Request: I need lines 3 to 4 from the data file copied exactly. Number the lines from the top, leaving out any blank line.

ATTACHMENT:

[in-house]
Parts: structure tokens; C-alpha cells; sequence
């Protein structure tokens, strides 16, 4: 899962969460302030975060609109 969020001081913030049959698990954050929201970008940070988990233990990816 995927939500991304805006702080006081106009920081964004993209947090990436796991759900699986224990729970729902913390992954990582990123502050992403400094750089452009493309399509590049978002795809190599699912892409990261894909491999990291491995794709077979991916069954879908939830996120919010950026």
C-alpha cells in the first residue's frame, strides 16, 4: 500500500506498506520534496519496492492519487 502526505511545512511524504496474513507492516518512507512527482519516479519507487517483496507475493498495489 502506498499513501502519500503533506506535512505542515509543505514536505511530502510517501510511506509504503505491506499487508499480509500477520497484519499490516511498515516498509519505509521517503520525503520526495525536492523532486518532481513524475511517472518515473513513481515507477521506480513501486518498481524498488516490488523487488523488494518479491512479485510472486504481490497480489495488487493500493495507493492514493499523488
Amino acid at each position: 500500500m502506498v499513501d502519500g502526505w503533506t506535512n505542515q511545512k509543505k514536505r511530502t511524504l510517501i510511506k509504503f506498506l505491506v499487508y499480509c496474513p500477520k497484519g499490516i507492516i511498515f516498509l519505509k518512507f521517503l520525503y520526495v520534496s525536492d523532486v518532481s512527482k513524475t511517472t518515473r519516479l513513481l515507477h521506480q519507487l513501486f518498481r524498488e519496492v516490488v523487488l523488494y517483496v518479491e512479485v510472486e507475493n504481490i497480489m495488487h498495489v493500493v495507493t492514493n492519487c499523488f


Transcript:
């Protein structure tokens, strides 16, 4: 899962969460302030975060609109 969020001081913030049959698990954050929201970008940070988990233990990816 995927939500991304805006702080006081106009920081964004993209947090990436796991759900699986224990729970729902913390992954990582990123502050992403400094750089452009493309399509590049978002795809190599699912892409990261894909491999990291491995794709077979991916069954879908939830996120919010950026």
C-alpha cells in the first residue's frame, strides 16, 4: 500500500506498506520534496519496492492519487 502526505511545512511524504496474513507492516518512507512527482519516479519507487517483496507475493498495489 502506498499513501502519500503533506506535512505542515509543505514536505511530502510517501510511506509504503505491506499487508499480509500477520497484519499490516511498515516498509519505509521517503520525503520526495525536492523532486518532481513524475511517472518515473513513481515507477521506480513501486518498481524498488516490488523487488523488494518479491512479485510472486504481490497480489495488487493500493495507493492514493499523488